Brighton Fringe 2016

Altered Minds, Altered Realities.

Augustus Stevens

Genre: Theatre

Venue: The Warren - Studio 3.

Festival:


Low Down

A play in six scenes about six different characters, written and acted by a man who has undergone various treatments for various mental illnesses himself and who has interviewed other people with the same and different symptoms. It was performed with humour, energy and songs. It is not a play about how awful it is to be mentally ill but a play which tries to get the audience to enter the minds of people with mental problems.

Review

The play was full of the contradictions that afflict people with mental problems. It started with Chris, a schizophrenic, explaining to a lady who may or may not have been real, how the voices he hears are real even though people do not believe him. Aled suffered from anxiety and was told by his doctor to visit a centre which could help him but because of his anxiety he couldn’t go in. Eventually after a number of attempts and through much perseverance of character he did finally go in. This gave him the courage to talk to people about anxiety in much the same way that Augustus Stevens who has suffered from anxiety is now able to perform his play in front of strangers. Although having the courage to talk in front of strangers Augustus managed to show the incredible effort which had to be made by Aled to do it.

Another contradiction was that having gone to his doctor because he was terrified of going out Aled was told by the doctor to look up on the internet about things he could do to help himself. He wanted advice on how to get over his fear of going out and was told to stay in and look at a computer! Another theme running through was how the various characters could sometimes find it hard to get out of bed. One reason for this was not being able to make a decision about what to wear. One scene was played as a Yorkshireman doing stand up comedy but through it showing his vulnerabilities and fear of being judged. He also talked about the various drugs the characters had been given which had different effects on them, some good and some bad.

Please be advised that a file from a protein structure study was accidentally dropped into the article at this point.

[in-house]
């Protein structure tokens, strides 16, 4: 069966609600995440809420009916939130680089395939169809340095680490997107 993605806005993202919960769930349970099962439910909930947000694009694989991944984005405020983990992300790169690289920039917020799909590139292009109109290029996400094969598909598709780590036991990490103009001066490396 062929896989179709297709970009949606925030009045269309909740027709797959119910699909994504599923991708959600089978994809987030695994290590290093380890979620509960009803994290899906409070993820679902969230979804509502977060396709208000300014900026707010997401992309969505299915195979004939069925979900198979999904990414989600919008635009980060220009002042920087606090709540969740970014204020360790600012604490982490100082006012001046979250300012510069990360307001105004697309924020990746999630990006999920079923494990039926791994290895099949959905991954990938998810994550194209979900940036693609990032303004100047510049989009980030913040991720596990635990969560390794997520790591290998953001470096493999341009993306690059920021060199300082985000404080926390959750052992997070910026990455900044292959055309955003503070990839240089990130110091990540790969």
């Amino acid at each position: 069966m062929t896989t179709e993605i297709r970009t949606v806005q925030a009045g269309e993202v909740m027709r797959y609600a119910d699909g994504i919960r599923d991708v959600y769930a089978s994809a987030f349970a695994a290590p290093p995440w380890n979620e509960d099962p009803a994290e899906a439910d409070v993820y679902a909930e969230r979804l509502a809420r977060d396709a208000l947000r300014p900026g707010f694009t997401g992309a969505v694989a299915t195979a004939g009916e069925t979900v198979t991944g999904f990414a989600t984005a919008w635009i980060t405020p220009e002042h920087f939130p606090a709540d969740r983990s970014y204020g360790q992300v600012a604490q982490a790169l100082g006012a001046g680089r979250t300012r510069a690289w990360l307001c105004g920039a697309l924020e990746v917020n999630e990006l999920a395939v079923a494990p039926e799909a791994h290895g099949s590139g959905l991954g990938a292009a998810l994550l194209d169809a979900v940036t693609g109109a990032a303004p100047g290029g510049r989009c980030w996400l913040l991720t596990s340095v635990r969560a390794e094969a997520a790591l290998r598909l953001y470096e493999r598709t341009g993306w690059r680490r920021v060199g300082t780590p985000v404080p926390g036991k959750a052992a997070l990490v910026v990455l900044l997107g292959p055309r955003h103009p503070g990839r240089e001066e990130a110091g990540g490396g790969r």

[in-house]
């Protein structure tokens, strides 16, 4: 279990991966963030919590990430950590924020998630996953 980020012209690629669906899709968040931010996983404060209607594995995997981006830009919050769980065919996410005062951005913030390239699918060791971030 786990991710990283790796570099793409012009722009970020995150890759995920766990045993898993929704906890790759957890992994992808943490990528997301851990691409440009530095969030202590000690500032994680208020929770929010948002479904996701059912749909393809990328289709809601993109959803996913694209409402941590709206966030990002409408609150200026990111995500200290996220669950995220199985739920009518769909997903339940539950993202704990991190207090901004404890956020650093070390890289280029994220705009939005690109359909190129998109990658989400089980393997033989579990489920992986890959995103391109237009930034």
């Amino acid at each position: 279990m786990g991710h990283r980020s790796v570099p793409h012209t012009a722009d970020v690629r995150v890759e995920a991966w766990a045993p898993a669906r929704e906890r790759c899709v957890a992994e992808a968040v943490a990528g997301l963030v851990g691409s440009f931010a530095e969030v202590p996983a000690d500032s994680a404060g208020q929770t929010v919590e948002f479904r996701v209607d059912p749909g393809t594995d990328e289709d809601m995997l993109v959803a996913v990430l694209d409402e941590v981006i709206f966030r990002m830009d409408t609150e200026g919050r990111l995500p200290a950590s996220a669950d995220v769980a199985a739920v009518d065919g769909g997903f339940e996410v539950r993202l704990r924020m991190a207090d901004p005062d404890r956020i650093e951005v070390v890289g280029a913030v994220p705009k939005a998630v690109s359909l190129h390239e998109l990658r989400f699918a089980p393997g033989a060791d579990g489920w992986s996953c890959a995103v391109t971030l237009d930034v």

With a simple set of a chair and a couch which became a bed, Augustus Stevens bared his soul and at one point his body. He held our attention throughout. The characterisations were all very different. Larry, who had a bipolar disorder, thought he was an American detective but similar symptoms seemed to run through all the characters. There was quite a bit of humour in the dialogue especially in a very funny poem about the difficulty of eating a kebab without a knife and fork and not understanding why one is expected to do so. The characters were very believable on stage which I suppose comes from someone who has experienced the different physicalities of the various conditions. His eyes were extremely expressive showing all the fear and incomprehension in the characters’ lives. Augustus Stevens also played guitar and sang a few catchy songs describing the problems of mental illness and asking the audience to join in the chorus of the last one which the small audience did so happily. It was a lovely touch at the end asking audience members to say which character they liked the best.

A doctor friend of mine accompanied me and said she has seen so many people like the characters in the play and said their their problems were so common. I also chatted to a lady afterwards who had been in the audience whose husband had committed suicide after years of epilepsy. She said that he had had a high IQ before the drugs he was given but his IQ was destroyed by these same drugs. In this time where there is so much talk about disability cuts, this play shows the personal  problems of people with mental problems facing everyday life. All this was done without asking for sympathy but just trying to get the audience to see life through the eyes Chris, Aled, Stanley, Gus, Doug and Larry.

This play deserves to be seen by more people and congratulations to Augustus Stevens for his performance and courage.

Published